An Excel Dashboard Report from 1992 with Financial Data for a Public Company
This Excel dashboard report shows the performance of a public company in 1992. It offers lessons that still are relevant today.
by Charley Kyd, MBA
Microsoft Excel MVP
The Father of Spreadsheet Dashboards
The figure below shows the first Excel dashboard to display data
about a public company. Although this report looks quite similar to today's
reports, the old and the new reports are significantly different under the hood.
Back in 1992 I probably was using Excel 4.0. In those early versions, Excel
could support only a few charts in a workbook. So to create this report
back then I wrote a macro
that generated each chart in a separate workbook and copied its image to
the report page.
But even with those primitive techniques, the charts were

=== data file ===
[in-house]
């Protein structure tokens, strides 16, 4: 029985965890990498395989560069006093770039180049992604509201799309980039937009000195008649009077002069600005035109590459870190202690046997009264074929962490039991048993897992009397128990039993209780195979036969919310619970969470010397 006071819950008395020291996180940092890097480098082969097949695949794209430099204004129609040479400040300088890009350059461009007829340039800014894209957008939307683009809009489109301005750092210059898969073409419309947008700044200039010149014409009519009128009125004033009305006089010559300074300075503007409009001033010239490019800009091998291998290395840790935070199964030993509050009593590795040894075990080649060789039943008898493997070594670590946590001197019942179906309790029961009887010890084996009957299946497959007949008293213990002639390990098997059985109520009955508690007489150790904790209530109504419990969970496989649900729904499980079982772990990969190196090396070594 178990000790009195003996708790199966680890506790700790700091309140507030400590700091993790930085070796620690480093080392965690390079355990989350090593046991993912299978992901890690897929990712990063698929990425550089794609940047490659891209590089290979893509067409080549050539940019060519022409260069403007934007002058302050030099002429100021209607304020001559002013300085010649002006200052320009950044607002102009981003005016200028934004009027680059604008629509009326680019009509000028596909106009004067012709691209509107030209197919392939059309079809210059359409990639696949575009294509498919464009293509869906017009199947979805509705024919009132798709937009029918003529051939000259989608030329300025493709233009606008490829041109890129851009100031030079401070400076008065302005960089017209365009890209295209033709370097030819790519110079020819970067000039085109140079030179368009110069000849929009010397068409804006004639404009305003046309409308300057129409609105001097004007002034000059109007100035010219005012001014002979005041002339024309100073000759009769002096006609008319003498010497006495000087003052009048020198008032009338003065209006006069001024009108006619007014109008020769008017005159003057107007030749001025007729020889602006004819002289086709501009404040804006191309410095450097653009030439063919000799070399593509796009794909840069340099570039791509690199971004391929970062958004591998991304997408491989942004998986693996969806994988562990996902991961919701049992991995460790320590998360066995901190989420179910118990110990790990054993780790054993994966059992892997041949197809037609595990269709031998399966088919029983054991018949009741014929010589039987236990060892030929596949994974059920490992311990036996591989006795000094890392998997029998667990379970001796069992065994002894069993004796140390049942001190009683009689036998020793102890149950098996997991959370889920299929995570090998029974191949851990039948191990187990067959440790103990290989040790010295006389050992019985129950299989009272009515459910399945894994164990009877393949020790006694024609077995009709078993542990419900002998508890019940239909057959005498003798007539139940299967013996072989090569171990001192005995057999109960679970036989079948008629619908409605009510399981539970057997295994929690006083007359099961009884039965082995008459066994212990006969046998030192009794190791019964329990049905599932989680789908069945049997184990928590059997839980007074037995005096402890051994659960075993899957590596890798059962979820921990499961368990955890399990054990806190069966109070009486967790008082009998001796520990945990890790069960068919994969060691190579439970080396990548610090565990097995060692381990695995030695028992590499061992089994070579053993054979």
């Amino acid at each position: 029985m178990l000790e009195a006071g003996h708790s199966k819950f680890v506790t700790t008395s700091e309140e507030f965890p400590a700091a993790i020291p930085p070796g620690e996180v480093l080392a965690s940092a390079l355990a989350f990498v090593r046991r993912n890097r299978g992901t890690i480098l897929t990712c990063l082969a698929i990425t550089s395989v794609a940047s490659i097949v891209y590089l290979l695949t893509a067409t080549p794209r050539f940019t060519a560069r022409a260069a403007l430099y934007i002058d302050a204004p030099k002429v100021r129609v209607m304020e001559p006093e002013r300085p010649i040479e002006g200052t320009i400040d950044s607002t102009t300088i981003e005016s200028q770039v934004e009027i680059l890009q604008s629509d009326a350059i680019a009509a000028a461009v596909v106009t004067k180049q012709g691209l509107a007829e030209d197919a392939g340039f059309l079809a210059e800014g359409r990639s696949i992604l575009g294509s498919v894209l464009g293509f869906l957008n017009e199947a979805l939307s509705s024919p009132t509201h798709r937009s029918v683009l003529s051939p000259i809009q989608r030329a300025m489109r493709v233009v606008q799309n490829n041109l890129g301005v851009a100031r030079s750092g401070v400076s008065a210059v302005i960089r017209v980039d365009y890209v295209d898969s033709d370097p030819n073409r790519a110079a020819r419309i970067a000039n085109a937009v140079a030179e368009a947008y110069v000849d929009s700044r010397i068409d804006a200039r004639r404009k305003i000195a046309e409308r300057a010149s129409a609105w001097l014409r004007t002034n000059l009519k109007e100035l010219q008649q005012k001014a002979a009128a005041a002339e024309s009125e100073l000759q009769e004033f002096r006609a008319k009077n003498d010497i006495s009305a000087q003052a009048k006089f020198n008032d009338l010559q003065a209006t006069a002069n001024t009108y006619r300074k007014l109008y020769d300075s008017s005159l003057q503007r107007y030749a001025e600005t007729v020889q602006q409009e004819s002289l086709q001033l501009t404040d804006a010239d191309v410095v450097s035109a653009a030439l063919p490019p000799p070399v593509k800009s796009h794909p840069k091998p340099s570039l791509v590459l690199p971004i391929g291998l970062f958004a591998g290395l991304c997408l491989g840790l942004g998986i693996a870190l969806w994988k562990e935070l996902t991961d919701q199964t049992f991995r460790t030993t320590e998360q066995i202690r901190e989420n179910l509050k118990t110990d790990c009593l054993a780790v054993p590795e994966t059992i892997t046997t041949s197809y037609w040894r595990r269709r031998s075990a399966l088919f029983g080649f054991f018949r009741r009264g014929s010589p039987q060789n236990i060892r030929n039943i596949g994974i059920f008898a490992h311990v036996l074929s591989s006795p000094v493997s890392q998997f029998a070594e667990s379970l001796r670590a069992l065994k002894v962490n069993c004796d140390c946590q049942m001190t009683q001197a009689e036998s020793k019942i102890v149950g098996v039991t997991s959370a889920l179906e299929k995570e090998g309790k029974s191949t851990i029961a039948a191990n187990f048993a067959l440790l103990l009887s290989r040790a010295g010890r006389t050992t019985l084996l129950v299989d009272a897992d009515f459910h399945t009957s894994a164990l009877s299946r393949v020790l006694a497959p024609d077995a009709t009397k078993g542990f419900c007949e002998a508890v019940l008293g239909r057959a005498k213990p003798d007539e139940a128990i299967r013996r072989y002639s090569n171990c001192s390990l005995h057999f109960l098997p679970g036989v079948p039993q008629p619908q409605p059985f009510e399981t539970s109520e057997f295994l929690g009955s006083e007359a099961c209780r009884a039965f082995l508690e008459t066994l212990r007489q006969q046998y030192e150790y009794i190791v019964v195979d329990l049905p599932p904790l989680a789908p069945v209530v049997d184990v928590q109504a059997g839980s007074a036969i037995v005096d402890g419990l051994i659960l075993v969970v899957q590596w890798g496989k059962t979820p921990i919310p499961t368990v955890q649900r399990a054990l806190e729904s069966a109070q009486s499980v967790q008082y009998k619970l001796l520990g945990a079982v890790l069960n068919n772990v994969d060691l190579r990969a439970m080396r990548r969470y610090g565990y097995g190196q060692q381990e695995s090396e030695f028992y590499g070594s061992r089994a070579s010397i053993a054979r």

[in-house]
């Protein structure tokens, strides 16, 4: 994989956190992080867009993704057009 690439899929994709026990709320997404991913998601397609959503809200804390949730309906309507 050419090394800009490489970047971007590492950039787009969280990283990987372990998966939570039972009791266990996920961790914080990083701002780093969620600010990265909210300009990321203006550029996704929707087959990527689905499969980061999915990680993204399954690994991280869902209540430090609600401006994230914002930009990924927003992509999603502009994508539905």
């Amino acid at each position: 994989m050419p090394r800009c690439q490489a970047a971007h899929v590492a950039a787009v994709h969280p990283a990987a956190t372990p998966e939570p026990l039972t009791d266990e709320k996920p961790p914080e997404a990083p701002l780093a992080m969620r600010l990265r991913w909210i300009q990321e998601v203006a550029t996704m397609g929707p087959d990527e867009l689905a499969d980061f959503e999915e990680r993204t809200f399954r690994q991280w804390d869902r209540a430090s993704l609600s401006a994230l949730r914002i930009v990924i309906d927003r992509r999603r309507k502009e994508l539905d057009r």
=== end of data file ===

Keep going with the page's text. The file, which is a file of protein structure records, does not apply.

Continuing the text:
powerful. Notice, for example, that the charts use two time
scales: The column plots show annual performance and the line
plots show quarterly performance.
Today, of course, Excel dashboards are more powerful and much easier to use.
Even so, the lesson from those early days still applies to dashboards
today: Creating Excel dashboards consists of two areas of knowledge,
the body and its engine. The body can look great, but the report will
fail if the engine is poorly designed.
Since the early 1990s I've experimented with many ways to support
Excel dashboard reporting. Today, the reason you can
generate your first dashboard
report in a few hours is that I've created a much easier and more
powerful way to support each figure in the dashboard. That is, I've
designed a much better engine. And no macros are needed!
This is one of the reasons that
users in more than half the countries in the world use my Excel
dashboard products. These users include people working in
banks in at
least 30 countries,
more than 200 universities,
hospitals and other healthcare organizations, and each company that
makes up the Dow Jones